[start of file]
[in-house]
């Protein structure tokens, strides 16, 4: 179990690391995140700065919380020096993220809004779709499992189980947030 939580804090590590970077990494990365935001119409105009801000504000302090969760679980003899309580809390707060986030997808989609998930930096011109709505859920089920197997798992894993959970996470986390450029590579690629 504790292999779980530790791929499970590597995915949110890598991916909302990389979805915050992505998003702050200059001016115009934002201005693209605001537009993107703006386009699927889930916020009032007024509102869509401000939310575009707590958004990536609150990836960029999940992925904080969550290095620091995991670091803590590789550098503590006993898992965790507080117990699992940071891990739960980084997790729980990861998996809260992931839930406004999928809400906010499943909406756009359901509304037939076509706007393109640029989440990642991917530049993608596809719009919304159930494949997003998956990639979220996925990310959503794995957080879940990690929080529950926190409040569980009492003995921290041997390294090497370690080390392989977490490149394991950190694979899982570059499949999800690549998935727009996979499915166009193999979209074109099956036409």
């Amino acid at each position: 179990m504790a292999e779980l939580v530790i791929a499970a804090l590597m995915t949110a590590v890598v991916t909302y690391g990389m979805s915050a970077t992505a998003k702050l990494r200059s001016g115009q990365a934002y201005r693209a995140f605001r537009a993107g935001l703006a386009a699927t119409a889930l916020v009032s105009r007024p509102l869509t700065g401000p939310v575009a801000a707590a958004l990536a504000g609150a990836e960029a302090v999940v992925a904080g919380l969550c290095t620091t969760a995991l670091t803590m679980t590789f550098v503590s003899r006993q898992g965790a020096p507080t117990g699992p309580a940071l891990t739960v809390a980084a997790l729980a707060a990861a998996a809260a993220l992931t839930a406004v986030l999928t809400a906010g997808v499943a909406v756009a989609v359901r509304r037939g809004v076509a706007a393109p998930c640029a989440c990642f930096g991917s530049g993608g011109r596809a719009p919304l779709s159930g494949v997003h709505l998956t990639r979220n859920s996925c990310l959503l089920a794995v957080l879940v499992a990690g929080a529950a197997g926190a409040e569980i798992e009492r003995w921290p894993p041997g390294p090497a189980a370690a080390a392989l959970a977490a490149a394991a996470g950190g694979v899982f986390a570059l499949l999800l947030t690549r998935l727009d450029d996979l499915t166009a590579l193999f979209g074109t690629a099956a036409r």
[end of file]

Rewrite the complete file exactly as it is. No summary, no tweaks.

[in-house]
């Protein structure tokens, strides 16, 4: 179990690391995140700065919380020096993220809004779709499992189980947030 939580804090590590970077990494990365935001119409105009801000504000302090969760679980003899309580809390707060986030997808989609998930930096011109709505859920089920197997798992894993959970996470986390450029590579690629 504790292999779980530790791929499970590597995915949110890598991916909302990389979805915050992505998003702050200059001016115009934002201005693209605001537009993107703006386009699927889930916020009032007024509102869509401000939310575009707590958004990536609150990836960029999940992925904080969550290095620091995991670091803590590789550098503590006993898992965790507080117990699992940071891990739960980084997790729980990861998996809260992931839930406004999928809400906010499943909406756009359901509304037939076509706007393109640029989440990642991917530049993608596809719009919304159930494949997003998956990639979220996925990310959503794995957080879940990690929080529950926190409040569980009492003995921290041997390294090497370690080390392989977490490149394991950190694979899982570059499949999800690549998935727009996979499915166009193999979209074109099956036409």
């Amino acid at each position: 179990m504790a292999e779980l939580v530790i791929a499970a804090l590597m995915t949110a590590v890598v991916t909302y690391g990389m979805s915050a970077t992505a998003k702050l990494r200059s001016g115009q990365a934002y201005r693209a995140f605001r537009a993107g935001l703006a386009a699927t119409a889930l916020v009032s105009r007024p509102l869509t700065g401000p939310v575009a801000a707590a958004l990536a504000g609150a990836e960029a302090v999940v992925a904080g919380l969550c290095t620091t969760a995991l670091t803590m679980t590789f550098v503590s003899r006993q898992g965790a020096p507080t117990g699992p309580a940071l891990t739960v809390a980084a997790l729980a707060a990861a998996a809260a993220l992931t839930a406004v986030l999928t809400a906010g997808v499943a909406v756009a989609v359901r509304r037939g809004v076509a706007a393109p998930c640029a989440c990642f930096g991917s530049g993608g011109r596809a719009p919304l779709s159930g494949v997003h709505l998956t990639r979220n859920s996925c990310l959503l089920a794995v957080l879940v499992a990690g929080a529950a197997g926190a409040e569980i798992e009492r003995w921290p894993p041997g390294p090497a189980a370690a080390a392989l959970a977490a490149a394991a996470g950190g694979v899982f986390a570059l499949l999800l947030t690549r998935l727009d450029d996979l499915t166009a590579l193999f979209g074109t690629a099956a036409r």